Meet the three Young Scientific Talents! [fr]

Last January, we funded the participation of Fiona Freeman, Niamh Kavanagh and Padraig Flattery to the Week of International Young Scientists, organised on the occasion of the 30th anniversary of Universcience in Paris. We met with them.

Fiona Freeman (FF) is a postdoctoral researcher in Trinity. Niamh Kavanagh (NK) is working in Tyndall National Institute in Cork as a PhD student. Padraig Flattery (PF) is a PhD student in Maynooth University.

What is your research domain and does it influence our lives?
FF: I work in tissue engineering, specifically bone tissue engineering. In 2019, one quarter of our population will actually have diseases like osteoporosis or osteoarthritis so my work research is basically to find a way to regenerate the bone tissue once these diseases have occurred.
NK: I am doing a PhD in physics, in the area of fibre-optic communications. My work looks at using new types of fibres that are hollow rather than solid which can hopefully carry more information so we can stay ahead of the demand of internet traffic.
PF: I work on climate change, I am looking at how climate change affects soils in Ireland and in general. Ireland has climate change targets to meet and my work will contribute to reaching them, by trying to calculate the amount of carbon in Irish soils, and modelling future changes.

Which object symbolizes the love of what you do?
FF: The Lego ®! As a kid, I was really obsessed with the fact that these small building blocks can make up something bigger, and stem cells are the building blocks of your body.
NK: This is my object [a polystyrene noodle with a thin plastic cable]. Optical fibres are really small, thinner than your hair, light travels when it is bouncing along. Light bounces along the fibre and that is how information moves along the internet.
PF: This is a 3D printed globe, to represent the fact we have already damaged a big part of our planet.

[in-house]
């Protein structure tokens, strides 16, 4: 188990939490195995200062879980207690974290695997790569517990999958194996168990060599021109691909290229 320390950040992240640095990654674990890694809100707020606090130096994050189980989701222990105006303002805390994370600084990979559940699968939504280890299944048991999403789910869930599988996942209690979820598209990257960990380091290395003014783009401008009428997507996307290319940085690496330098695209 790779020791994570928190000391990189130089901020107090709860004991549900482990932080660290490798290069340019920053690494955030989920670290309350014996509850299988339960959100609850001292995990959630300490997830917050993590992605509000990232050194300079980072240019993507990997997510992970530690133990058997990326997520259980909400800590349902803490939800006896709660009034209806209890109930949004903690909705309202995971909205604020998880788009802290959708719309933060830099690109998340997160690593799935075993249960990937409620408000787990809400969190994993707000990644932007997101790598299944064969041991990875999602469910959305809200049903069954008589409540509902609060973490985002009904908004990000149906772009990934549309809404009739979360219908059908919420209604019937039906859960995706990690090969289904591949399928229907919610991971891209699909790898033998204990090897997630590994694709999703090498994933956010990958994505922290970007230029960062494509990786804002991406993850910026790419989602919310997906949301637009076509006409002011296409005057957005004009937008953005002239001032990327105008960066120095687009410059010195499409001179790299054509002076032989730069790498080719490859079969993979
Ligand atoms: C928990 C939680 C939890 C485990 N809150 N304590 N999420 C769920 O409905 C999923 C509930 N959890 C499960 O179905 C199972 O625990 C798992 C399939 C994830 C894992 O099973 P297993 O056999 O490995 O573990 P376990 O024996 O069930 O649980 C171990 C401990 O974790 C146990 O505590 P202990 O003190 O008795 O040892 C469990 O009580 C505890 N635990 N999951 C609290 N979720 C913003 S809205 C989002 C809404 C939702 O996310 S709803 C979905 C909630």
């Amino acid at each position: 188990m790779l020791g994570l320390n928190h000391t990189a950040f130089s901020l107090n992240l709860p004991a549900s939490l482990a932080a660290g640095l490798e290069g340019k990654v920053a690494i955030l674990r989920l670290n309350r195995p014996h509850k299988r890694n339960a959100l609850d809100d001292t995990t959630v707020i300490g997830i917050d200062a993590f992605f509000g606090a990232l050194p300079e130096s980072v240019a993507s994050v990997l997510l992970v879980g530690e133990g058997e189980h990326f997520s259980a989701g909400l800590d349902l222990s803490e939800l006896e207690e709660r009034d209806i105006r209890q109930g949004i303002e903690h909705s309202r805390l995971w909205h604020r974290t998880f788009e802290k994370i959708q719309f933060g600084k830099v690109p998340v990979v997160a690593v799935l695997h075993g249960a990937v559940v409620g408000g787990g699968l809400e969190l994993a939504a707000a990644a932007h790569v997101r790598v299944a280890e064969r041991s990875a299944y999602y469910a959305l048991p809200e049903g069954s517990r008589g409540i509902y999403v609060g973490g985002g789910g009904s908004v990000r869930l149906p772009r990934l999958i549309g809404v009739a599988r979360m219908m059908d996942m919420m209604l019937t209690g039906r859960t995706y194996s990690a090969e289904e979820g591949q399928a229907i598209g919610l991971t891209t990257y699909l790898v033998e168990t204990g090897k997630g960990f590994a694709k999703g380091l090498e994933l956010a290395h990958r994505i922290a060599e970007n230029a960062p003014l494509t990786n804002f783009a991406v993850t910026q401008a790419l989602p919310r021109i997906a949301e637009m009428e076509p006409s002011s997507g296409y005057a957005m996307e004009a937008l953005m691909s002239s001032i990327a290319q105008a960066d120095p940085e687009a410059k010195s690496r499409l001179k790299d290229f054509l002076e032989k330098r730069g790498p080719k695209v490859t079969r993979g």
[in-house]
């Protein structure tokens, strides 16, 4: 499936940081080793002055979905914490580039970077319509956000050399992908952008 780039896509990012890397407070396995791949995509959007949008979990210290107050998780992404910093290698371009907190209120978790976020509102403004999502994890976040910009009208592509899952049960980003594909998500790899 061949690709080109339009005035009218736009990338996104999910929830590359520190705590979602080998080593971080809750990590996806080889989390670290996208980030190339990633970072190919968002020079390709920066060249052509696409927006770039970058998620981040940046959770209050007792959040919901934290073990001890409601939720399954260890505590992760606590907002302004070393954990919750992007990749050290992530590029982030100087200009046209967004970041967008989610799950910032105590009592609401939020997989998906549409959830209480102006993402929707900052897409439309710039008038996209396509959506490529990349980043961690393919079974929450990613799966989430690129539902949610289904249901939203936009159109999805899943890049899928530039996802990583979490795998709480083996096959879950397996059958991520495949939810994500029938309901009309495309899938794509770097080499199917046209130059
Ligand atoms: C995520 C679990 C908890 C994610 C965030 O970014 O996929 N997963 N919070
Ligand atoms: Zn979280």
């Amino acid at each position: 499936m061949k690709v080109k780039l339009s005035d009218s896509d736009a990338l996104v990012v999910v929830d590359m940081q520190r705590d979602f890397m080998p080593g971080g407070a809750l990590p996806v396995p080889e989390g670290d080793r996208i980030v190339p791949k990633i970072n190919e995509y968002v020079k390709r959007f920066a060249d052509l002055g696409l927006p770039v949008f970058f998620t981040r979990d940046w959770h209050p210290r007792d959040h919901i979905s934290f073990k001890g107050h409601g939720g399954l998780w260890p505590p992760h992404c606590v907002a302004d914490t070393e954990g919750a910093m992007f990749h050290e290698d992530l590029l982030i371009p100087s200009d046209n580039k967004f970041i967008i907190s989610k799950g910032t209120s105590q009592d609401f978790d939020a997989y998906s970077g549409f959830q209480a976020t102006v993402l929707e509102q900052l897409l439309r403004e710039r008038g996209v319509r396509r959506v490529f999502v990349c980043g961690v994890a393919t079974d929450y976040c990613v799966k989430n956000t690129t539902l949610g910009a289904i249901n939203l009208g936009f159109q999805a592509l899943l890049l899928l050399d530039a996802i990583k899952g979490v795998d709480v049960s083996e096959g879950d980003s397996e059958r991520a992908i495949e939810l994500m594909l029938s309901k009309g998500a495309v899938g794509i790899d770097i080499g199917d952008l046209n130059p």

What do you enjoy the most about what you are doing?
FF: I love research because you are at the cutting edge of technologies so all this stuff that has not actually reached the public domain, you get to see it, what people are thinking.. All that ‘outside the box thinking’ is the best part in research for me.
NK: I like that it is a mix between theory and practical, so I can be studying a book and then go to the lab and try it out.
PF: I like the teaching aspect of it, so to actually teach something to people and see them interested in it.

And about the week you spent in Paris, could you tell us what it meant for you?

FF: I really enjoyed it because you got to see what other people were doing in fields that were not yours and in other parts of the world.
NK: Yes and it was nice to meet other enthusiastic young researchers. It was a really open atmosphere for discussing the challenges we face and share.
PF: Yes, I back all those points, it was just really great to meet people from all over the world.

Did you find anything different in the ways of communicating about science between France and Ireland?
FF: Not really, both are putting huge emphasis on trying to get the information out there and to give information about science to younger children and younger generations.
NK: I thought that the facilities they had and the equipment were just amazing.
PF: I agree, the facilities for younger kids are great.

What was your favourite moment?
FF: Obviously the food. But they had a museum opened just for us for one day. It was a great experience to be alone in the museum.
NK: The L’Oreal night was really great, it made me feel really hopeful for women in sciences in the future.
PF: Yeah the museum was great: we got to try everything.

How will you use this Week in your future career?
FF: We all made really good contacts
NK: Yes, there is a lot of opportunities for collaboration or just sharing ressources between different countries.
PF: This and the way they demonstrate some exhibits in the museums, very interesting.

Published on 03/01/2020

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